FOKN Bois be Sexin Islamic Girls

 

My homie Nana-Kofi over at our affiliate ASPECKS told me about M3nsa a long time ago, they hooked up some t-shirts for his last solo album. M3nsa’s collobarative effort with Wanlov the Kubolor (love these monikers) has been aptly titled the Fokn Bois’. For those of you familiar with Pidgin, the lyrics will hit home, for those of you who struggle with your acoustic diversity, peep these lyrics off the track:

WOKE UP EARLY IN THE A.M
MEGAPHONE CHANTING
WOT R DEY SAYIN?
IS HE PRAYIN OR PLAYIN?
ME DIER AM GOIN NOT STAYIN
HABIBA IS DAT HOW U R?
WEN WE BENT OVER DID U C OUR SHUA?
SAW YOR BOTTOS IN THE AIR
COULDN’T HELP IT
SO WE STARED

Yes, they are in the shock the shit out of you (if you are Nigerian or Muslim especially) business. That’s why I’m lining up what has to be my most anticpated interview yet for ZIF, I may have to have my translator stand by, but I will assuredly explore these guys more, as you should as well. You can start by YouTubing the world’s “1st Pidgin Musical”, titled, Coz Ov Moni and the respective soundtrack. Peep their interview with ASPECKS about that project and a clip from the “musical” after the jump. It’s Fokn great!

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M.anifest, Suffer, Remix

It’s been a good week on the Serengeti, plenty of herd animals grazing, I’ve been lucky enough to bag a few in my weekly hunt. Today’s catch comes from ZIF staple, M.anifest, actually it’s a remix of a track called “Suffer” which we showcased in April.

M.anifest – Suffer (M3NSA Remix)

Ghana is currently blowing up music wise, although that’s somewhat on the low (so don’t go Google search “Ghana music” and expect to understand). Specifically the rise of M.anifest(Minneapolis), M3nsaRocky Dawuni (Los Angeles), and home stay talent like Macho Rapper have all been featured recently on ZIF. Something about West Africa…roots?

West Africa Doesn’t Need 50 Cent. They Already Have Macho Rapper.

For those of you unaware, African rap has come to the party, someone go tell Elvis so he can steal this shit. I’m working with my homie Nana-Kofi over at ASPECKS on some business, and I brought up the question, what do they listen to in Africa?  Now, Nana-Kofi is from Ghana (in England now) and therefore, could only speak definitively on his native land. To be frank, I asked the question and followed quickly with a suggestion, “they must listen to Fitty?”. Nope, not really. He said that they listen to local stuff, I must have sounded quite incredulous,  because he quickly told me that he would send me some links and in one of them was this video by Macho Rapper. The song is rapped in a combination of Pidgin English and Twi (the language spoken by Ashanti people, frequently spoken in Ghana). What I like about this sound/video is the sheer gulliness of it all, it’s screams ‘genuine’ and the language and cultural novelty of it all remind me a lot of Die Antwoord‘s appeal. Another thing that Macho has going for him is his own vernacular, one that he calls ‘Da Boorisis’, as he puts it:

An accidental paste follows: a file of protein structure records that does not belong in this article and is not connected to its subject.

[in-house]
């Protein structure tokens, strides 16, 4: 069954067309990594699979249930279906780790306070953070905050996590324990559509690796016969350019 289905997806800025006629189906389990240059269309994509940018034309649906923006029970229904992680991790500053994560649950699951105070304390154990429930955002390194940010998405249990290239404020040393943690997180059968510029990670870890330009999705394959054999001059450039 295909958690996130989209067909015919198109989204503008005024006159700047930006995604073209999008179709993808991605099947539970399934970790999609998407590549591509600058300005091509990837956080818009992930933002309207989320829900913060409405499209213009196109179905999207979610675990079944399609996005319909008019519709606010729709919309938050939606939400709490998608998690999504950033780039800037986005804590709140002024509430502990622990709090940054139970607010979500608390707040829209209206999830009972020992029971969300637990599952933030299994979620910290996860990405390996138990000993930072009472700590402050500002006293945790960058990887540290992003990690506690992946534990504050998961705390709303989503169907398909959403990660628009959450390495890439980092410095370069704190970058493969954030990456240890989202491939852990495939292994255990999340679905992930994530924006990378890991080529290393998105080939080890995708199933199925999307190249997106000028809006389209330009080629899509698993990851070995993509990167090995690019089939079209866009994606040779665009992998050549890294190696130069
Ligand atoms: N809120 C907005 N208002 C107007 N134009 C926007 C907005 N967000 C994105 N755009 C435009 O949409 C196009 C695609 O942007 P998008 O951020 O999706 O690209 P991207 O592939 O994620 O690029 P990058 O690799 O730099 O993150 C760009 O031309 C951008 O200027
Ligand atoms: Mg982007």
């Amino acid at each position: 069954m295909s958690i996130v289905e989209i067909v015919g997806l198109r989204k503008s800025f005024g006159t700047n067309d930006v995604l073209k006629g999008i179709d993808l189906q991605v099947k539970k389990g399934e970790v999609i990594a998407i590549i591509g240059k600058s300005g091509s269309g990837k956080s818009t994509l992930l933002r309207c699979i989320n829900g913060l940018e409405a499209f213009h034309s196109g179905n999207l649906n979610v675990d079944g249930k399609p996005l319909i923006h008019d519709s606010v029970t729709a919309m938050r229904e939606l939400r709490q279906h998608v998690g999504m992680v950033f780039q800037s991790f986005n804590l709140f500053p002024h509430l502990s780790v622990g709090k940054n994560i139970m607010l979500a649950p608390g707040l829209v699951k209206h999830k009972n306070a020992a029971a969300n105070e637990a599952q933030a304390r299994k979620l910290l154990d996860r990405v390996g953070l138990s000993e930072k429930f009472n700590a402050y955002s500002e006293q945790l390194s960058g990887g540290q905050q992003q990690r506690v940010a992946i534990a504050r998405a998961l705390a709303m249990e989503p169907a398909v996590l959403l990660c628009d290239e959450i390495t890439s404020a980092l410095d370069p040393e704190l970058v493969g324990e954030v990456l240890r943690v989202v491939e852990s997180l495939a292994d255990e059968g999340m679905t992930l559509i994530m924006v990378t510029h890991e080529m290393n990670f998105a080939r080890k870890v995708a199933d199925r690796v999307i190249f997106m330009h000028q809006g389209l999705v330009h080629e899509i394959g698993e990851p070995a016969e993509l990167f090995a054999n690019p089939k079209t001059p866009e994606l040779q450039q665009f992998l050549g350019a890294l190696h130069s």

Basically, am always talking about myself because am bringing new style in the game, it’s all about boorisis. Boorisis simple means the fusion of my image   and my music, am actually selling my image and the music, some might like my image not the music and some might my music and not my image

When he’s not rapping he spends time working on his physique, he runs his own gym and moonlights as a bouncer. When you’re built like that and spit flames in Pidgin, who needs Fitty? The movement there is called ‘hip life’, eerily synonymous to the whole Zef life thing. I’m very intrigued with this genre, one that I’m trying to wrap my head around it more to share with you people’s, but not too much, shit, who remembers the guy who first wrote about Die Antwoord, yeah, exactly.

P.S. Twitter search “Macho Rapper”, you get some hilarious posts.

Note from M.anifest: Ghana or bust

In a few weeks I’ll be headed back home to Ghana for a month to create music with my 89 year old ethnomusicologist grandfather, Prof J.H. Nketia. I’ve made many thrilling discoveries about him and striking similarities of his work with what I do Hip-Hop wise, including some poetry he wrote in the 40’s which when he recites sounds like rap! I kid you not. In the last few years a filmmaker, Justin Schell, has been documenting my musical progress and this connection between my grandpa and me as part of a bigger documentary featuring myself, Maria Isa and Tou Saik Lee.

Check out the dope remix of Golly Gosh by Ghanaian producer DJ Juls, I call it the Blackstar remix.

Golly Gosh (Dj Juls Remix)